Illustration: Kate Hazell

What the storms blew in

Siberian blue robins and red-winged blackbirds have been blown off course—and they're not the only ones feeling adrift
March 31, 2020
The storms this year seemed to drag on for what felt like months. Here on the island, winds topped 100mph, and hail came so heavy that it lay in the roads like snow. We battened down the hatches, and during the spring tides, as waves lapped at their doorsteps, pulled planks across slipways and piled sandbags in doors. 

We were spared floods, thank god—though only just—and took the opportunity to disappear for a few days. But as much as it’s nice to get the stove on and cuddle up beneath a blanket, stormy weather can be invigorating too. I love to get out there in the wind and the lashing rain, let it blow the cobwebs away. 

There’s lots to see in a storm that you miss otherwise. The beaches, after a heavy night, are almost unrecognisable. Relentless wave action stirs up a great deal from under the low tideline and casts it onto the shore as wrack. Shells I didn’t know existed litter the shore: the tiny, wave-form slit limpet, luminous white and notched at its base; mauve tiger scallops the size of a fingernail; the corkscrew pelican’s foot, with its horned toes; bonnet shells, flopped over and curling at the tip like Victorian night caps. 

All this agitation brings unusual opportunity for the nature buff. The Orkney marine mollusc recorder Yvonne Simpson puts out an alert to be on the lookout for specimens only rarely seen above water: can anyone find the elusive poached-egg shell, a glossy quenelle of a creature with a slit on its base like a cowrie; or the beautiful, twisting small wentletrap, with its shell of ridged ivory?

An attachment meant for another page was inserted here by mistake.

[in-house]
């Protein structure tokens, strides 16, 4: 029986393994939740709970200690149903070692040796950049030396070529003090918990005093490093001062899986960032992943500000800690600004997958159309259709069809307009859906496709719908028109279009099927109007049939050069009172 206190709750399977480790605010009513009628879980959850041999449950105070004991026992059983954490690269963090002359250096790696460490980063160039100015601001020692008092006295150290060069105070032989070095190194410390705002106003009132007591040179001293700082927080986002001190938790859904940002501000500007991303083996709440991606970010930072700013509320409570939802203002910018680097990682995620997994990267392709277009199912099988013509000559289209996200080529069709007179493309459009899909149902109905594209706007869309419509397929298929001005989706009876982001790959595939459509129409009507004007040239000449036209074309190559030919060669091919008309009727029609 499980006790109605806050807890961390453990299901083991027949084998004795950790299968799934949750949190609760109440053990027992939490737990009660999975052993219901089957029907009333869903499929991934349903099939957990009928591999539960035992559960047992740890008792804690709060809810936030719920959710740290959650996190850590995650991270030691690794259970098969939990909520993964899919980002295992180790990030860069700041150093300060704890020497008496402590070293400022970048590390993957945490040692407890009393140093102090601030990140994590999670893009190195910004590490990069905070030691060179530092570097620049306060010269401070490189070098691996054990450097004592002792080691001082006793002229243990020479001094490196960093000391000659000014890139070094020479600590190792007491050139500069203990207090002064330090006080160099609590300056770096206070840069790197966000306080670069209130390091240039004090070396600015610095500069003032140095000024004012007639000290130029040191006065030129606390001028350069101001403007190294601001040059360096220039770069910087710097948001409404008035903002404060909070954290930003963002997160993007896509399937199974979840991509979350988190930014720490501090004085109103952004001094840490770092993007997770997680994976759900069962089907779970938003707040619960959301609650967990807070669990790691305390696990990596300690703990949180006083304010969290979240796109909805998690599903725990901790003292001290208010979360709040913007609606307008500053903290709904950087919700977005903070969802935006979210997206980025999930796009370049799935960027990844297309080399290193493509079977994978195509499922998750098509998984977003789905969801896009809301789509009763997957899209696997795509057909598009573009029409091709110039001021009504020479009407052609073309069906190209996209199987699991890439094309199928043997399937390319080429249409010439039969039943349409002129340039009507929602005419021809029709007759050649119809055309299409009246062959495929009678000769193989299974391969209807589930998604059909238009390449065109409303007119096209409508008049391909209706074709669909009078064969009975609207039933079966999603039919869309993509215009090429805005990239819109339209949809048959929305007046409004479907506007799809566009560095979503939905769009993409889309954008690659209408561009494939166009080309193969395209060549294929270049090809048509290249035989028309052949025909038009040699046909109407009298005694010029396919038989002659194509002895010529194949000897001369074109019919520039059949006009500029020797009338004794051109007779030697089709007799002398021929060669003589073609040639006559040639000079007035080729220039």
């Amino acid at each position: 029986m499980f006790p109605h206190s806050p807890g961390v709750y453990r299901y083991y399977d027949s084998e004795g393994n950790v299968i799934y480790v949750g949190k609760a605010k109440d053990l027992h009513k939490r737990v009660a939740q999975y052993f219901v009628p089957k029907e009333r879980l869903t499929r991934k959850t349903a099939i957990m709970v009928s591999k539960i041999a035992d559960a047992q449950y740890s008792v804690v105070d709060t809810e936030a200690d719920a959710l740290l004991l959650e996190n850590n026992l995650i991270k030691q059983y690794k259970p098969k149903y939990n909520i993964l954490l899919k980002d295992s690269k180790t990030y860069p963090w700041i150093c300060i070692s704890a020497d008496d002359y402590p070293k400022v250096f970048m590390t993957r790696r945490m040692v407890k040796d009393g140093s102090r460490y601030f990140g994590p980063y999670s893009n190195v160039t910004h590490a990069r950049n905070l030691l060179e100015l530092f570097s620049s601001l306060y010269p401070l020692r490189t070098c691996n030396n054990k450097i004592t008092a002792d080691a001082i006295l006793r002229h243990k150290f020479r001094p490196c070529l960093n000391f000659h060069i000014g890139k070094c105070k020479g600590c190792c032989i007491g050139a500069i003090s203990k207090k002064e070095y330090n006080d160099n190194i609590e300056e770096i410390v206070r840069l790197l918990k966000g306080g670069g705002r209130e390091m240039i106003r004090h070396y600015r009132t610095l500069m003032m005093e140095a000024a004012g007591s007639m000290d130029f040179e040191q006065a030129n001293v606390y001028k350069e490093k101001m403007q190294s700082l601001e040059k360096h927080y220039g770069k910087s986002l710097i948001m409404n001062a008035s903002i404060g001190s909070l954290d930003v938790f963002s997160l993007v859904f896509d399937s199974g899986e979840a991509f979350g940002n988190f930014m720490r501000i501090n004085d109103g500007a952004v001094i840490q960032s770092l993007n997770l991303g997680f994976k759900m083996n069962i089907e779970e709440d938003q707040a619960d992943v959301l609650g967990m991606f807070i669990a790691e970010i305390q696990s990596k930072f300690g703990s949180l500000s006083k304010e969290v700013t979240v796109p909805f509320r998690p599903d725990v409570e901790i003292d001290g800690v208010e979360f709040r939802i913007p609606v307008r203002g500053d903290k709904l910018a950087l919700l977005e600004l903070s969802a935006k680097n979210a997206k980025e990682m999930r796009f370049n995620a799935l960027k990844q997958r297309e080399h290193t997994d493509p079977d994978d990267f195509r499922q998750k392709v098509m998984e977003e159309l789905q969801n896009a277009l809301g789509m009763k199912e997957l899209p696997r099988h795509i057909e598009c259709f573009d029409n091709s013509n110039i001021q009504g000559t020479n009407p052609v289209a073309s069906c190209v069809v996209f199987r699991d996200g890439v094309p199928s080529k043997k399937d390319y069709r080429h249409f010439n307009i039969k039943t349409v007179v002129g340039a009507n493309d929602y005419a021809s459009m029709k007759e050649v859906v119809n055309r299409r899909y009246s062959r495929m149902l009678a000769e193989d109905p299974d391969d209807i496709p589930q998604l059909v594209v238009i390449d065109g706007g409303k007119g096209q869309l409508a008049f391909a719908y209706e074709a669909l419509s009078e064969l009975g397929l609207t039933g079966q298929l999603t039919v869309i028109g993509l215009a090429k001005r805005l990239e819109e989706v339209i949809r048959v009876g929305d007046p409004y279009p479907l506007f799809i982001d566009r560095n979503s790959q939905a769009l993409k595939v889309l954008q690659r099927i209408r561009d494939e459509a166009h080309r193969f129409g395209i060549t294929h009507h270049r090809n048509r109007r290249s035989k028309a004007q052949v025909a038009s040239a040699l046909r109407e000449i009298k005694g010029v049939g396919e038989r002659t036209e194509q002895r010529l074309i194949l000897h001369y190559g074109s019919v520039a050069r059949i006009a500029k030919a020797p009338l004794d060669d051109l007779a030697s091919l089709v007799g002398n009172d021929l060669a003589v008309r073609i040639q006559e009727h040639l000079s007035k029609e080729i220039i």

Ornithologists too are full of excitement: rare birds often pitch up here in rough weather having been blown off course or hitched a ride through the storm on a passing boat. In the past, exotic specimens like the Siberian blue robin, the Scops owl and the red-winged blackbird have landed up here in the Orkneys, thousands of miles from their normal haunts, prompting enthusiasts to mount Wacky Races-style journeys by car, boat and chartered plane from all over the UK to see them. (A snowy owl is currently haunting one of the outlying isles, which I hope to catch a glimpse of myself.) 

Our old friends the seals come high onto the land, as they heave themselves, exhausted, from the wave. They scatter the slipways and the coastal fields. Sometimes even the roads, as they seek safety. As well they might: what looks like an entire kelp forest has been felled and lies strewn along the high-tide mark. At Skaill, foam tumbles across the beach: stiff and white as whipped cream, as surfers dash fearlessly in the opposite direction and into the breakers. 

It is at times like these, as salt spray lashes my face and floods the shore path, that I feel most keenly how here on the archipelago we are at the meeting point of three elements: air and water and earth. Suddenly the boundary between them feels so thin. 

All my life I have lived within a single realm—the land—and come to know it: its plants, its mammals, its rodents, its amphibians. Yet, amid the storm, here come the other creatures, rubbing shoulders with us, and I am adrift.

It reminds me, a little, of a time I spent in Switzerland among writers of many nationalities. I was humbled, first and foremost, by their superior language skills—skipping easily from French to German to Spanish to English—catching only a quarter of what went on. And then I was humbled afresh by their knowledge of European literature, taking in not only their own country’s output but seemed as well versed in British and American writing as I. I realised suddenly how I had been wearing blinkers all this time, in only engaging with the Anglophone world. And so too it is with the sea and the air. A new resolution, then: to be more like the gull—at home on land, sea and air. To look up more often, and out to the ocean.